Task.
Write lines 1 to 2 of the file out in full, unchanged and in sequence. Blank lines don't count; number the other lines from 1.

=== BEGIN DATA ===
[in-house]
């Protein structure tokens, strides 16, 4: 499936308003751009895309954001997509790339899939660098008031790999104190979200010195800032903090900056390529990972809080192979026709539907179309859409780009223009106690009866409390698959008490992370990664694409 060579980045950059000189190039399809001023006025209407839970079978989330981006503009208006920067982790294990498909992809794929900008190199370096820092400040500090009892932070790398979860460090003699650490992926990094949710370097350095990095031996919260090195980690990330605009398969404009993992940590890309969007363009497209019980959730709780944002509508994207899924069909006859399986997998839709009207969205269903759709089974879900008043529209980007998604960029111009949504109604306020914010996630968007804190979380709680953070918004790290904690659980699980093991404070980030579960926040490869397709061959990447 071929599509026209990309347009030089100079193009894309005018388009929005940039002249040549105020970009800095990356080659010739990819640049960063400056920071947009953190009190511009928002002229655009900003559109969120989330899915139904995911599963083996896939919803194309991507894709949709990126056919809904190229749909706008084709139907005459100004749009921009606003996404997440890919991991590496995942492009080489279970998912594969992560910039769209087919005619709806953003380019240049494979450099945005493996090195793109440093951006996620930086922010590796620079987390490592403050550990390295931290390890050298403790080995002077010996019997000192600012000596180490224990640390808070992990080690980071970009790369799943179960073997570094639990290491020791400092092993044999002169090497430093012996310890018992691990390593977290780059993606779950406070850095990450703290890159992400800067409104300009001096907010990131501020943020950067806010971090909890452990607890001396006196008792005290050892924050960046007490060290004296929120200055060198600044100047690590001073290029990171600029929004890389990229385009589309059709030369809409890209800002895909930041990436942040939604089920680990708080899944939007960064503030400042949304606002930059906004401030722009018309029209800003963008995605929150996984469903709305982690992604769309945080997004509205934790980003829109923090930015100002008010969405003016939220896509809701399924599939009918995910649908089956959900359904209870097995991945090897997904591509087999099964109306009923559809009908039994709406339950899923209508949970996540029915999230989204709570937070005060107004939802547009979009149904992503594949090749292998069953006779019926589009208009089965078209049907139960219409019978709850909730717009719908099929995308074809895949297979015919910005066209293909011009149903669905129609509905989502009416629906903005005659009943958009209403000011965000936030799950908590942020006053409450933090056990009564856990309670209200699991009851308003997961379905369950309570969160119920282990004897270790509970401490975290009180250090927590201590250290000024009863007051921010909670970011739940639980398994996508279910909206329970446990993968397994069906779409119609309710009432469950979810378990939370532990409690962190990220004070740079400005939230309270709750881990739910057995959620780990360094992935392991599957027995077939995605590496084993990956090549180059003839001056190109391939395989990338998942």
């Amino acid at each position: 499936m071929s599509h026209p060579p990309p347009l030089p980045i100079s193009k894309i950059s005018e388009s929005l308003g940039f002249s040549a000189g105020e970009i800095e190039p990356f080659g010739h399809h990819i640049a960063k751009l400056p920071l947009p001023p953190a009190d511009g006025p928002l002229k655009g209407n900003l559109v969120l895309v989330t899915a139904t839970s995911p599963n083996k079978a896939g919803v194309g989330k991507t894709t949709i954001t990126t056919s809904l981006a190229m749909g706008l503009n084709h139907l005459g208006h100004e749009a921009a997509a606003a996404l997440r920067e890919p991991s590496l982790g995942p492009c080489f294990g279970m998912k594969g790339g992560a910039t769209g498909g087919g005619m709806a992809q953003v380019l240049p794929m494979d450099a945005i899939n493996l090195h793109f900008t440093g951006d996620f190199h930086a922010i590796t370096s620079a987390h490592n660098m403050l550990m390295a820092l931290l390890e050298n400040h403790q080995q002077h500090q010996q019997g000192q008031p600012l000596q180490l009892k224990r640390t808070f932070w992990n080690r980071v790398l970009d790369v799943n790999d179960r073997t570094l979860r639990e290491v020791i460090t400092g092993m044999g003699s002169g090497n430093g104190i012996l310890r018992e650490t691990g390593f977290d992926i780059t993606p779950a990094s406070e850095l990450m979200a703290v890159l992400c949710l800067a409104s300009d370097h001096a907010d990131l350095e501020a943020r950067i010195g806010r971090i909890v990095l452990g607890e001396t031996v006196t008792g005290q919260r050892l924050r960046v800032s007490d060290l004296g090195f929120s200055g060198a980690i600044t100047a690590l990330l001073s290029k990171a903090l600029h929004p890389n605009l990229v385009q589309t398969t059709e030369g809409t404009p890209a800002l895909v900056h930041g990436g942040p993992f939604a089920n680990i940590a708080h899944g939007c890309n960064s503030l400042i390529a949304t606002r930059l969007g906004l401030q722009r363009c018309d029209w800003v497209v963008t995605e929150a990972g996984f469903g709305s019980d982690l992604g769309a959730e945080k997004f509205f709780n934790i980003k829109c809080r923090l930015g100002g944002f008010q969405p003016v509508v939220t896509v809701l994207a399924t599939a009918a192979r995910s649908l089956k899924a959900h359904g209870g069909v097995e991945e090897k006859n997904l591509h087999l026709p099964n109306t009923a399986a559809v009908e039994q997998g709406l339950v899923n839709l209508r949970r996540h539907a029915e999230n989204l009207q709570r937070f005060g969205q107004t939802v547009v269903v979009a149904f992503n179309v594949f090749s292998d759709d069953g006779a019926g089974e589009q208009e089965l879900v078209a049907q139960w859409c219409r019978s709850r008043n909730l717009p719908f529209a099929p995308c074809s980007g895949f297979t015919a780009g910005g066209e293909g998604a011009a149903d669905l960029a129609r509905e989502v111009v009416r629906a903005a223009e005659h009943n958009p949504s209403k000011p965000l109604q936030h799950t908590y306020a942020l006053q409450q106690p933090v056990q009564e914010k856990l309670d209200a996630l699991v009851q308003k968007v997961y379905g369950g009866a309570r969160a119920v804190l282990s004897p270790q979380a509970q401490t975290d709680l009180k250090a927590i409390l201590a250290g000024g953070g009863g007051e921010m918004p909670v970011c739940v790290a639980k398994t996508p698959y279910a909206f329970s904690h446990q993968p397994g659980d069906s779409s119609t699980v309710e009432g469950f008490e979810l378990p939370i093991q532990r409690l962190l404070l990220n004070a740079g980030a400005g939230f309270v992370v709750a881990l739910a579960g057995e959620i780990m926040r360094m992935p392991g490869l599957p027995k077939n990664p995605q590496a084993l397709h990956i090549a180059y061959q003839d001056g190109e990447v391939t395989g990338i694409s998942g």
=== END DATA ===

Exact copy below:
[in-house]
């Protein structure tokens, strides 16, 4: 499936308003751009895309954001997509790339899939660098008031790999104190979200010195800032903090900056390529990972809080192979026709539907179309859409780009223009106690009866409390698959008490992370990664694409 060579980045950059000189190039399809001023006025209407839970079978989330981006503009208006920067982790294990498909992809794929900008190199370096820092400040500090009892932070790398979860460090003699650490992926990094949710370097350095990095031996919260090195980690990330605009398969404009993992940590890309969007363009497209019980959730709780944002509508994207899924069909006859399986997998839709009207969205269903759709089974879900008043529209980007998604960029111009949504109604306020914010996630968007804190979380709680953070918004790290904690659980699980093991404070980030579960926040490869397709061959990447 071929599509026209990309347009030089100079193009894309005018388009929005940039002249040549105020970009800095990356080659010739990819640049960063400056920071947009953190009190511009928002002229655009900003559109969120989330899915139904995911599963083996896939919803194309991507894709949709990126056919809904190229749909706008084709139907005459100004749009921009606003996404997440890919991991590496995942492009080489279970998912594969992560910039769209087919005619709806953003380019240049494979450099945005493996090195793109440093951006996620930086922010590796620079987390490592403050550990390295931290390890050298403790080995002077010996019997000192600012000596180490224990640390808070992990080690980071970009790369799943179960073997570094639990290491020791400092092993044999002169090497430093012996310890018992691990390593977290780059993606779950406070850095990450703290890159992400800067409104300009001096907010990131501020943020950067806010971090909890452990607890001396006196008792005290050892924050960046007490060290004296929120200055060198600044100047690590001073290029990171600029929004890389990229385009589309059709030369809409890209800002895909930041990436942040939604089920680990708080899944939007960064503030400042949304606002930059906004401030722009018309029209800003963008995605929150996984469903709305982690992604769309945080997004509205934790980003829109923090930015100002008010969405003016939220896509809701399924599939009918995910649908089956959900359904209870097995991945090897997904591509087999099964109306009923559809009908039994709406339950899923209508949970996540029915999230989204709570937070005060107004939802547009979009149904992503594949090749292998069953006779019926589009208009089965078209049907139960219409019978709850909730717009719908099929995308074809895949297979015919910005066209293909011009149903669905129609509905989502009416629906903005005659009943958009209403000011965000936030799950908590942020006053409450933090056990009564856990309670209200699991009851308003997961379905369950309570969160119920282990004897270790509970401490975290009180250090927590201590250290000024009863007051921010909670970011739940639980398994996508279910909206329970446990993968397994069906779409119609309710009432469950979810378990939370532990409690962190990220004070740079400005939230309270709750881990739910057995959620780990360094992935392991599957027995077939995605590496084993990956090549180059003839001056190109391939395989990338998942």